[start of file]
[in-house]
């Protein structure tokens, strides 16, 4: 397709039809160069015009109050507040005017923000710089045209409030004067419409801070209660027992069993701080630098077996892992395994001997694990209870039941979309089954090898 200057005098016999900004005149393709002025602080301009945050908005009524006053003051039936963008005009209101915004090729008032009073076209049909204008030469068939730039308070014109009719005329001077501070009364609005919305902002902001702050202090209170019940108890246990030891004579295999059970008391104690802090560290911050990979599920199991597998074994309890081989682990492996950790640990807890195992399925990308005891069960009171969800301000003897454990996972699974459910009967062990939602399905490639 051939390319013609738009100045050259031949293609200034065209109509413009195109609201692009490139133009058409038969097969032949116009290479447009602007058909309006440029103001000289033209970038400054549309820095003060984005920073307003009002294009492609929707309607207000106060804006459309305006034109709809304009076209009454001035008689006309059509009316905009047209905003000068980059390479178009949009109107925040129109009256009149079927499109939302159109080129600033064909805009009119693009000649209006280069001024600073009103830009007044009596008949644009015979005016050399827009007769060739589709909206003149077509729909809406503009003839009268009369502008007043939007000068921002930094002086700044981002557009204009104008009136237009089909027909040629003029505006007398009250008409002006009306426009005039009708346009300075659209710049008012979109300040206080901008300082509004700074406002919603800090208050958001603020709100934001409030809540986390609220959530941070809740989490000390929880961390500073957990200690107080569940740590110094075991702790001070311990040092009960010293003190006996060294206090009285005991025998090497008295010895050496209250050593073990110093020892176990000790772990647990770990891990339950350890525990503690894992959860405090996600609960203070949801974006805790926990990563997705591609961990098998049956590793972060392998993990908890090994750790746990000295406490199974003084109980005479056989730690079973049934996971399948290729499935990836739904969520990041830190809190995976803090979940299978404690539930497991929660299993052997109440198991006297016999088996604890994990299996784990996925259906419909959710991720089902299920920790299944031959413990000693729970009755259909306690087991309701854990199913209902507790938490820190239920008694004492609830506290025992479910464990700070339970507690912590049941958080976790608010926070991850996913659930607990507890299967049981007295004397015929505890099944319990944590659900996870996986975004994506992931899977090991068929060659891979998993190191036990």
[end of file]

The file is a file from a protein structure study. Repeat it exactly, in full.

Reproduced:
[in-house]
């Protein structure tokens, strides 16, 4: 397709039809160069015009109050507040005017923000710089045209409030004067419409801070209660027992069993701080630098077996892992395994001997694990209870039941979309089954090898 200057005098016999900004005149393709002025602080301009945050908005009524006053003051039936963008005009209101915004090729008032009073076209049909204008030469068939730039308070014109009719005329001077501070009364609005919305902002902001702050202090209170019940108890246990030891004579295999059970008391104690802090560290911050990979599920199991597998074994309890081989682990492996950790640990807890195992399925990308005891069960009171969800301000003897454990996972699974459910009967062990939602399905490639 051939390319013609738009100045050259031949293609200034065209109509413009195109609201692009490139133009058409038969097969032949116009290479447009602007058909309006440029103001000289033209970038400054549309820095003060984005920073307003009002294009492609929707309607207000106060804006459309305006034109709809304009076209009454001035008689006309059509009316905009047209905003000068980059390479178009949009109107925040129109009256009149079927499109939302159109080129600033064909805009009119693009000649209006280069001024600073009103830009007044009596008949644009015979005016050399827009007769060739589709909206003149077509729909809406503009003839009268009369502008007043939007000068921002930094002086700044981002557009204009104008009136237009089909027909040629003029505006007398009250008409002006009306426009005039009708346009300075659209710049008012979109300040206080901008300082509004700074406002919603800090208050958001603020709100934001409030809540986390609220959530941070809740989490000390929880961390500073957990200690107080569940740590110094075991702790001070311990040092009960010293003190006996060294206090009285005991025998090497008295010895050496209250050593073990110093020892176990000790772990647990770990891990339950350890525990503690894992959860405090996600609960203070949801974006805790926990990563997705591609961990098998049956590793972060392998993990908890090994750790746990000295406490199974003084109980005479056989730690079973049934996971399948290729499935990836739904969520990041830190809190995976803090979940299978404690539930497991929660299993052997109440198991006297016999088996604890994990299996784990996925259906419909959710991720089902299920920790299944031959413990000693729970009755259909306690087991309701854990199913209902507790938490820190239920008694004492609830506290025992479910464990700070339970507690912590049941958080976790608010926070991850996913659930607990507890299967049981007295004397015929505890099944319990944590659900996870996986975004994506992931899977090991068929060659891979998993190191036990």